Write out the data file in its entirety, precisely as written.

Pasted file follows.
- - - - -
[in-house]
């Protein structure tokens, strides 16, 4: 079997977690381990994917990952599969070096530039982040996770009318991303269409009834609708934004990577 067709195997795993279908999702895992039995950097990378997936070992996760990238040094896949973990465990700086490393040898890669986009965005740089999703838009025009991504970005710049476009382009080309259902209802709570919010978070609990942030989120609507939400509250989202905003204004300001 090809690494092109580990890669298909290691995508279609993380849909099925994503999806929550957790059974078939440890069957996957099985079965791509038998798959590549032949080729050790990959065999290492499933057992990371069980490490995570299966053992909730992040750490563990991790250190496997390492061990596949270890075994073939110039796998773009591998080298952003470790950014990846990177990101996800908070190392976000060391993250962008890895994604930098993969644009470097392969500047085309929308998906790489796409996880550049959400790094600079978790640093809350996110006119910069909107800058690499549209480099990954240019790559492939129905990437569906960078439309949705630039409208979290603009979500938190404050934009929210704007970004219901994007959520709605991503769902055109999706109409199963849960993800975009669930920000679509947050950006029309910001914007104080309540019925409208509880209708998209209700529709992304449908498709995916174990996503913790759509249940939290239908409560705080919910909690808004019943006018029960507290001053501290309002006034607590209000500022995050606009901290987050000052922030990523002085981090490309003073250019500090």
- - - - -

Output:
[in-house]
């Protein structure tokens, strides 16, 4: 079997977690381990994917990952599969070096530039982040996770009318991303269409009834609708934004990577 067709195997795993279908999702895992039995950097990378997936070992996760990238040094896949973990465990700086490393040898890669986009965005740089999703838009025009991504970005710049476009382009080309259902209802709570919010978070609990942030989120609507939400509250989202905003204004300001 090809690494092109580990890669298909290691995508279609993380849909099925994503999806929550957790059974078939440890069957996957099985079965791509038998798959590549032949080729050790990959065999290492499933057992990371069980490490995570299966053992909730992040750490563990991790250190496997390492061990596949270890075994073939110039796998773009591998080298952003470790950014990846990177990101996800908070190392976000060391993250962008890895994604930098993969644009470097392969500047085309929308998906790489796409996880550049959400790094600079978790640093809350996110006119910069909107800058690499549209480099990954240019790559492939129905990437569906960078439309949705630039409208979290603009979500938190404050934009929210704007970004219901994007959520709605991503769902055109999706109409199963849960993800975009669930920000679509947050950006029309910001914007104080309540019925409208509880209708998209209700529709992304449908498709995916174990996503913790759509249940939290239908409560705080919910909690808004019943006018029960507290001053501290309002006034607590209000500022995050606009901290987050000052922030990523002085981090490309003073250019500090």